What appears to be the first confirmed example of methodical and systematic queue jumping uncovered by Alberta’s Health Care Preferential Treatment Inquiry emerged this week and, lo and behold, it involved the operations of a private medical clinic.
This should not surprise us. After all, in a fair and well-run public health care system, what else do these private, for-profit clinics that are cropping up throughout Western Canada have to offer for the thousands of dollars in annual fees they charge patients other than insider connections and the promise of preferential treatment?
Still, the story of how patients — or perhaps we should say customers — of the exclusive Helios Wellness Centre in Calgary got enhanced and accelerated access to colonoscopy tests at a publicly run cancer screening clinic is an intriguing one, and we can only hope the inquiry led by former justice John Vertes will see fit to probe, as it were, a little deeper.
Testimony to the inquiry earlier this week outlined how non-urgent patients referred by Helios to Calgary’s Forzani and MacPhail Colon Cancer Screening Centre were fast-tracked for tests after waits of about three weeks, while other patients had to wait up to three years for non-urgent tests.
A former clerk from the Forzani and MacPhail clinic, run by Alberta Health Services and the University of Calgary Faculty of Medicine out of Calgary’s Foothills Hospital, testified that her bosses ordered her to move patients from Helios — located in the same building — to the head of the public line.
Referrals from Helios were booked as urgent, testified the former clerk, Samantha Mallyon. “It was just common practice with the Helios patients to make sure they were a priority,” Mallyon explained. Helios paperwork even had its own special tray.
Other clerks offered similar testimony, and told of being discouraged from making a big deal of the way things were run.
In response, a Forzani clinic manager opted for the tried and true managerial defence and accused the staff of going rogue — a suggestion Vertes seemed to find quite fanciful.
Be that as it may, over the past few years a slew of private clinics have opened in this part of the country, taking healthy amounts of cash up front from what one witness at the hearing termed well-heeled “executive patients” for a range of personal care services plus health care treatments that the clinics can bill back to the public health insurance system.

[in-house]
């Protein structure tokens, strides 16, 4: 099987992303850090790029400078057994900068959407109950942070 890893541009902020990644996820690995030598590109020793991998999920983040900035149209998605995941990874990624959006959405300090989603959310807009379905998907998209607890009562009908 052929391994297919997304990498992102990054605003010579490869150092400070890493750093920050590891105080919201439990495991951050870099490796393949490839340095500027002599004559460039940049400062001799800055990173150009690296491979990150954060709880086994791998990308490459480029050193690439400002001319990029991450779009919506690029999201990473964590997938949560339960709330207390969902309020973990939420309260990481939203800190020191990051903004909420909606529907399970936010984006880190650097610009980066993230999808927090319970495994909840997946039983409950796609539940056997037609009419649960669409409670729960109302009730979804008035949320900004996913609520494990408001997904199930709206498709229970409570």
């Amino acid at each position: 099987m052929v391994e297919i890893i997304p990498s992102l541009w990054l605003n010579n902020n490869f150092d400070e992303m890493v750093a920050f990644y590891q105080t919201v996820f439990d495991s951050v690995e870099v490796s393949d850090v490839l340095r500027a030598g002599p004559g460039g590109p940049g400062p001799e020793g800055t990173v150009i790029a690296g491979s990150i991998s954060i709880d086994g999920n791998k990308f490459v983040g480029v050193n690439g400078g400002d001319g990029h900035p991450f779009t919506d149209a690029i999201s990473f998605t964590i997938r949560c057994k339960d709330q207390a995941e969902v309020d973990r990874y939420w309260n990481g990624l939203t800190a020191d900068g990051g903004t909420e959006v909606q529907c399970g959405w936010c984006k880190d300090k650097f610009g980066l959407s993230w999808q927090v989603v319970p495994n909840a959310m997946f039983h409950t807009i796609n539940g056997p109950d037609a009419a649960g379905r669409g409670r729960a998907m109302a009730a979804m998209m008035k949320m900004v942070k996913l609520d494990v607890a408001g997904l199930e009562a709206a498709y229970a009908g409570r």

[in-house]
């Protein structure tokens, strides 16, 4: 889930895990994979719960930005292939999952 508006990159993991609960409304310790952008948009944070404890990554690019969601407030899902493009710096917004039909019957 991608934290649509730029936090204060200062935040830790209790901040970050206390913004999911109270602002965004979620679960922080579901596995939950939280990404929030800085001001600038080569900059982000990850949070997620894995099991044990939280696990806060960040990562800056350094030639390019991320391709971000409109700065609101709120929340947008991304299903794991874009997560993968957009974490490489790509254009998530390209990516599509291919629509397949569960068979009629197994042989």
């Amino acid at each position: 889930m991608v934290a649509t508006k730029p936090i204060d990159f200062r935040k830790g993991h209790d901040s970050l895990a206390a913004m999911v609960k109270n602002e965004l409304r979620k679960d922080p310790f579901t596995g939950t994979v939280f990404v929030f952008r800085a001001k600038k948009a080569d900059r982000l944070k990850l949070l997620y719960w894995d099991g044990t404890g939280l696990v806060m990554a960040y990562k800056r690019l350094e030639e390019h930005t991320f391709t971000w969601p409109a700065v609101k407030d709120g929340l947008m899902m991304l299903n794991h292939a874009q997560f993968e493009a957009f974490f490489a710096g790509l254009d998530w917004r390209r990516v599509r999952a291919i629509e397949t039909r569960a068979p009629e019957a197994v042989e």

The additional fees these clinics charge, generally, are for non-medical services such as such as diet advice, fitness coaching, genetic testing, chiropractic treatments, acupuncture, cosmetic procedures or whatever their operators wish to provide — up to and including tarot card readings, presumably.
Naturally, they offer a nicer ambience than the average doctor’s office or walk-in clinic, and some of them, no doubt, even have free Starbucks coffee in real china cups.
A recent advertorial misleadingly published as if it were legitimate news by the Edmonton Journal for the Copeman Clinic, a controversial example of this type of enterprise, tried to take advantage of criticism of its business model by misrepresenting the arguments of critics of two-tier health care as being only about the clinic’s décor and ambience — using that as a setup to brag about the clinic’s décor and ambience.
The true substance of the criticism of this approach is that in return for the steep up-front service fee, clinic doctors are able to use the public health insurance system to subsidize enhanced access for those with the ability to pay extra — which opponents of these clinics argue is a violation of the Canada Health Act.
To be covered by medicare, services covered by public health insurance must be must be billed in exactly the same way as any other physician’s bills, according to the same rules. Those rules certainly include no queue jumping for tests and treatments.
Regardless, the clear implication of the clinics’ pitch to potential customers goes far beyond just quick access to a doctor and a nice chair to sit in while you’re waiting. Never stated explicitly, but as clear between the lines as a nudge and a couple of winks, is the implication they can get you quicker and better access to insured medical services as well.
Now we can all see, thanks to this week’s line-jumping inquiry testimony, that there may in fact be more than a little truth to this.
Naturally, some of the usual suspects — Alberta Health Minister Fred Horne, for example — say that are shocked by this, and offended as well. But the true test of the level of their concern is yet to come — what they’re prepared to do about it.
In the mean time, Vertes and his inquiry owe the people of Alberta more than just this glimpse behind the usually closed doors where the wheeling and dealing among medical insiders goes on.
We need to know who scratched whose back, and how, to get preferential Helios patients jumped to the head of the line.
From there, we might be able to figure out if it’s happening elsewhere, and what to do about it.
But to get there, inquiry counsel is going to have to smarten up and adopt a less passive and incurious attitude than they have shown up to now.
This post also appears on David Climenhaga’s blog, Alberta Diary.